MUC1 is a protein present on the cells that line most organs. It lubricates and protects them. When cells become malignant, the MUC1 protein changes and signals tumor cells to multiply.
Pinku Mukherjee's 2009 discovery at UNC Charlotte used antibodies to target and treat cancer.
As cancer attacked formerly healthy mice, their immune systems spewed antibodies to fight off the tumors. Tumor cells were lit up in fluorescent green, signifying the antibody was binding to the abnormal MUC1 proteins – and ignoring the healthy cells.
Mukherjee's antibody hit its target every time.
It's the same thinking behind the emerging field of immunotherapy, which has led to new "targeted" drugs that are giving unexpected years of survival to many cancer patients.
Researchers describe these new therapies as "smart bombs" that attack cancer cells, killing them without affecting surrounding healthy cells. That compares with traditional chemotherapy that kills whatever it touches, including healthy tissue.
"Cancer is 200 different diseases, so no one person will eradicate them all," says Dr. Mukherjee. "However, several faculty researchers each focused on one disease can attack cancer by working together."
As the Irwin Belk Endowed Professor of Cancer Research at UNC Charlotte, Mukherjee is transforming the ways in which cancer is diagnosed and treated.
Prior to joining UNC Charlotte in 2008, Mukherjee was with the Mayo Clinic. She received her bachelor's degree in microbiology from Bombay University, India, and her master's and doctoral degrees from the University of London.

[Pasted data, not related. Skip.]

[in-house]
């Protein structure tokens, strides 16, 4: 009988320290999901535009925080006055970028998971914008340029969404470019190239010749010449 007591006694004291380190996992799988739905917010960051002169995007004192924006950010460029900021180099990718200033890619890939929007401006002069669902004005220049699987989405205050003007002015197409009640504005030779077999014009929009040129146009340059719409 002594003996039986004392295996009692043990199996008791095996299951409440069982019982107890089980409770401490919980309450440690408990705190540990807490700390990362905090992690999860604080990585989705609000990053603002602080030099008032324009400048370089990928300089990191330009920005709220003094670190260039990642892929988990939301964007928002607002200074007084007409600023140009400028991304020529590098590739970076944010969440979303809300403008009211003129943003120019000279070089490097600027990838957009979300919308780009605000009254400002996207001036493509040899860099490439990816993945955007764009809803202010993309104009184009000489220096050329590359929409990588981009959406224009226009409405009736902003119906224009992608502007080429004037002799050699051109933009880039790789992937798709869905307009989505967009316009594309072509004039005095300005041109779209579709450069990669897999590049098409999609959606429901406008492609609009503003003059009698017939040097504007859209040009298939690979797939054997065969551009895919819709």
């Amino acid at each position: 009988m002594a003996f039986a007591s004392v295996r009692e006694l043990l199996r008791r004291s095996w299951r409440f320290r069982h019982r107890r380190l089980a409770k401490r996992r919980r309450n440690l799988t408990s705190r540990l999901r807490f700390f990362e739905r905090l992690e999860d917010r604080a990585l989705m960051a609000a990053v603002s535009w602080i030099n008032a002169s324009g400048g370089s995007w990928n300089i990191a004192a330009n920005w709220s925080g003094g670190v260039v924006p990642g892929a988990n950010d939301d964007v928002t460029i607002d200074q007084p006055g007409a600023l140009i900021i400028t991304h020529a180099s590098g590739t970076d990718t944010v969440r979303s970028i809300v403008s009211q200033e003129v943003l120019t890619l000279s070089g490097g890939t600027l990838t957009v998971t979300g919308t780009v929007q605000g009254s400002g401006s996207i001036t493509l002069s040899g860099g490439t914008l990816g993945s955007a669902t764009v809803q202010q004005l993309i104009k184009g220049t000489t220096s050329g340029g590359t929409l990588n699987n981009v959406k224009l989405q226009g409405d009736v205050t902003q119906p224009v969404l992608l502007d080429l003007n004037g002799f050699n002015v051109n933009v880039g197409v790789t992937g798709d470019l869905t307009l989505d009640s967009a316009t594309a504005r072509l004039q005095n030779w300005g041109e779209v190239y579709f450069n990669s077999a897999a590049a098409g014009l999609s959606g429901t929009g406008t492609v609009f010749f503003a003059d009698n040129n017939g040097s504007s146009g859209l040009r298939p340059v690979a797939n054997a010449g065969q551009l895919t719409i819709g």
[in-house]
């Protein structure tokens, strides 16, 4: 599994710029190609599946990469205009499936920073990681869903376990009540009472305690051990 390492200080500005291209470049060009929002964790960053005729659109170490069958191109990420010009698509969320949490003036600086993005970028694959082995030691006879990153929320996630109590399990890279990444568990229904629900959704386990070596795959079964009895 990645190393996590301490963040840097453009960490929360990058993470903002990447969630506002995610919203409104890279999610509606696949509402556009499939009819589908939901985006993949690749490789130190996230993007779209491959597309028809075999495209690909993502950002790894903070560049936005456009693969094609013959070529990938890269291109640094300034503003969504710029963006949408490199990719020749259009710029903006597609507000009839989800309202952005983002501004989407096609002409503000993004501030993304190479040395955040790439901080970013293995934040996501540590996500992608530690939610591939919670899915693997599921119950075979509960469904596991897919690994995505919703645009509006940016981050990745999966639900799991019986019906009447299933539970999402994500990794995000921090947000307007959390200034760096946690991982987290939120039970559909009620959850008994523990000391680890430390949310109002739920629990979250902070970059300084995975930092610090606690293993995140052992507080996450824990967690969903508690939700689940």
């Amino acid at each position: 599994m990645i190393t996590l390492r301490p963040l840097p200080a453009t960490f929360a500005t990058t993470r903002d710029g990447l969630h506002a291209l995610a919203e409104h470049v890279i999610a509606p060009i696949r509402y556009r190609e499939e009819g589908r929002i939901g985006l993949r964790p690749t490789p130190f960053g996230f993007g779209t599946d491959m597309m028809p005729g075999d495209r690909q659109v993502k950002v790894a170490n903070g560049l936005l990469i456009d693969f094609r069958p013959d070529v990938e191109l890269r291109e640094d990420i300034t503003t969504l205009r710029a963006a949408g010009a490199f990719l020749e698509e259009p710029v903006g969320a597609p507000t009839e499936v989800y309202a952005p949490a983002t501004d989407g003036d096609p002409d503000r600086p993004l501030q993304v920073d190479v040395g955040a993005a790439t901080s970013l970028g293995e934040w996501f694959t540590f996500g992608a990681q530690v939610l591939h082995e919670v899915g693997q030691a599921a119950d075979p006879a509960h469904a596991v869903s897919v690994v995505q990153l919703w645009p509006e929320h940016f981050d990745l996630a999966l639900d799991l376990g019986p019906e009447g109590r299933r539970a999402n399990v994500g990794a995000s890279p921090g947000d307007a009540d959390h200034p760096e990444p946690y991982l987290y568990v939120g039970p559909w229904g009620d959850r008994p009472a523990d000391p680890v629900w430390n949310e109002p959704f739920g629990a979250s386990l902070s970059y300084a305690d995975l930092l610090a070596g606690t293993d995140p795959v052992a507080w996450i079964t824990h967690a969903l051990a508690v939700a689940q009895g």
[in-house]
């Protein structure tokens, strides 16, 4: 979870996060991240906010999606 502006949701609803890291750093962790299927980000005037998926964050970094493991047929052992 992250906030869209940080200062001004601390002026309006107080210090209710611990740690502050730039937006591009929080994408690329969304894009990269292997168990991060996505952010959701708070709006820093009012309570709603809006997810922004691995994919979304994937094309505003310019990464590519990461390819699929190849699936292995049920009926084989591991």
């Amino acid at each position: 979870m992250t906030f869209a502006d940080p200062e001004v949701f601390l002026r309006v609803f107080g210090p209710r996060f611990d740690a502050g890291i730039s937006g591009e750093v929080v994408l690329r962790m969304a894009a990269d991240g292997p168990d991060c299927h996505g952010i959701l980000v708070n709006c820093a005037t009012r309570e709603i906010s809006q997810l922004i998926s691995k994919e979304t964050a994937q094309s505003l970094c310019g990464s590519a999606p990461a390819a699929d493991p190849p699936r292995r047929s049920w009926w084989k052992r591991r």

At the Mayo, Mukherjee worked with Sandra Gendler, a respected tumor biologist. Together they did experiments on mice to see if vaccines could prevent breast and pancreatic cancer. As part of that, Mukherjee began helping Gendler try to determine the role of a protein called MUC1 (muck-one) in the development of cancer.
In their experiments, Gendler and Mukherjee tried to immunize mice against the abnormal MUC1 proteins, just like humans can be immunized against the flu. They injected the mice with vaccines, and as expected, their immune systems revved up for a fight. But instead of succumbing, the tumors continued to grow.
Mukherjee made a cancer discovery at UNC Charlotte in 2009, what about using an antibody?
Since then, Mukherjee started a biotech company, OncoTab, Inc. that is now headed by her husband, Rahul Puri. They are making a blood test that can help diagnose breast and pancreatic cancers.
She has designed innovative approaches to more accurately detect breast cancer early and is developing targeted therapy and imaging for pancreatic, ovarian and colon cancers.
To date, Mukherjee has published 65-plus peer-reviewed journal articles that have been cited or referenced more than 11,000 times.
Her groundbreaking cancer research has produced one U.S. patent and has resulted in grants from the National Institutes of Health, the U.S. Department of Defense, and the Susan G. Komen Foundation totaling more than $3.5 million as principal investigator and more than $500,000 as co-investigator.